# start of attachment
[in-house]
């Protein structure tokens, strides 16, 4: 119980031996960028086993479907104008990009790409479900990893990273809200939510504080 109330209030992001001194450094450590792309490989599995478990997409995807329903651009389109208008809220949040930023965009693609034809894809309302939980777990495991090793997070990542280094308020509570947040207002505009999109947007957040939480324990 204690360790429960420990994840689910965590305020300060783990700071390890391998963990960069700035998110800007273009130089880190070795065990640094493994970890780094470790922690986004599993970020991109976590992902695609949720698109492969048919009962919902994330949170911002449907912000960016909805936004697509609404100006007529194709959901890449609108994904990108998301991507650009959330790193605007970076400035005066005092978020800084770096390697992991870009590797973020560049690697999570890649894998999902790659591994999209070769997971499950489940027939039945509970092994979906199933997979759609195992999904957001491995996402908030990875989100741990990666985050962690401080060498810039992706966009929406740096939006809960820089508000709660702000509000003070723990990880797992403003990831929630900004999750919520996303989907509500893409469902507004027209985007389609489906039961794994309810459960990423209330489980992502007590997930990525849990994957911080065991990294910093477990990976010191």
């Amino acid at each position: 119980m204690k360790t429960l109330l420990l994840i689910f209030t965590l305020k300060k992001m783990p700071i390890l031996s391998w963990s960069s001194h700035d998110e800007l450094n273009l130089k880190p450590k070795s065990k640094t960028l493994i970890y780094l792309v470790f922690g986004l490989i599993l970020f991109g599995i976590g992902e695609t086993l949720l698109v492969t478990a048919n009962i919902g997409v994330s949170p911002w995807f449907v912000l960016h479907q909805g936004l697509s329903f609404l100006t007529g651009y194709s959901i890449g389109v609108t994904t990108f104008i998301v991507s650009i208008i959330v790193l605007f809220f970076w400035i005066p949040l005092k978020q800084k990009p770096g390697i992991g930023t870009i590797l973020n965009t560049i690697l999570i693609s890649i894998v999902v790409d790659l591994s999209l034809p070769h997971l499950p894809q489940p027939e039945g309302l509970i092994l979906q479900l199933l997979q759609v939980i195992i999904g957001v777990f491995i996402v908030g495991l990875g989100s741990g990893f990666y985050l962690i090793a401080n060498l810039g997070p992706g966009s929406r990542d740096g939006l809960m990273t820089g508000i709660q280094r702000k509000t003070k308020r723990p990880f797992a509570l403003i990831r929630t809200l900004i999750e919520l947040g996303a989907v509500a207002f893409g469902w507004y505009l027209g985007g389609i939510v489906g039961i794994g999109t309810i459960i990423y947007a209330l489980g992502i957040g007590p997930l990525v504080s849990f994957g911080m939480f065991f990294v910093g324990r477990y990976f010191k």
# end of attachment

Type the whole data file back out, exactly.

[in-house]
């Protein structure tokens, strides 16, 4: 119980031996960028086993479907104008990009790409479900990893990273809200939510504080 109330209030992001001194450094450590792309490989599995478990997409995807329903651009389109208008809220949040930023965009693609034809894809309302939980777990495991090793997070990542280094308020509570947040207002505009999109947007957040939480324990 204690360790429960420990994840689910965590305020300060783990700071390890391998963990960069700035998110800007273009130089880190070795065990640094493994970890780094470790922690986004599993970020991109976590992902695609949720698109492969048919009962919902994330949170911002449907912000960016909805936004697509609404100006007529194709959901890449609108994904990108998301991507650009959330790193605007970076400035005066005092978020800084770096390697992991870009590797973020560049690697999570890649894998999902790659591994999209070769997971499950489940027939039945509970092994979906199933997979759609195992999904957001491995996402908030990875989100741990990666985050962690401080060498810039992706966009929406740096939006809960820089508000709660702000509000003070723990990880797992403003990831929630900004999750919520996303989907509500893409469902507004027209985007389609489906039961794994309810459960990423209330489980992502007590997930990525849990994957911080065991990294910093477990990976010191």
């Amino acid at each position: 119980m204690k360790t429960l109330l420990l994840i689910f209030t965590l305020k300060k992001m783990p700071i390890l031996s391998w963990s960069s001194h700035d998110e800007l450094n273009l130089k880190p450590k070795s065990k640094t960028l493994i970890y780094l792309v470790f922690g986004l490989i599993l970020f991109g599995i976590g992902e695609t086993l949720l698109v492969t478990a048919n009962i919902g997409v994330s949170p911002w995807f449907v912000l960016h479907q909805g936004l697509s329903f609404l100006t007529g651009y194709s959901i890449g389109v609108t994904t990108f104008i998301v991507s650009i208008i959330v790193l605007f809220f970076w400035i005066p949040l005092k978020q800084k990009p770096g390697i992991g930023t870009i590797l973020n965009t560049i690697l999570i693609s890649i894998v999902v790409d790659l591994s999209l034809p070769h997971l499950p894809q489940p027939e039945g309302l509970i092994l979906q479900l199933l997979q759609v939980i195992i999904g957001v777990f491995i996402v908030g495991l990875g989100s741990g990893f990666y985050l962690i090793a401080n060498l810039g997070p992706g966009s929406r990542d740096g939006l809960m990273t820089g508000i709660q280094r702000k509000t003070k308020r723990p990880f797992a509570l403003i990831r929630t809200l900004i999750e919520l947040g996303a989907v509500a207002f893409g469902w507004y505009l027209g985007g389609i939510v489906g039961i794994g999109t309810i459960i990423y947007a209330l489980g992502i957040g007590p997930l990525v504080s849990f994957g911080m939480f065991f990294v910093g324990r477990y990976f010191k």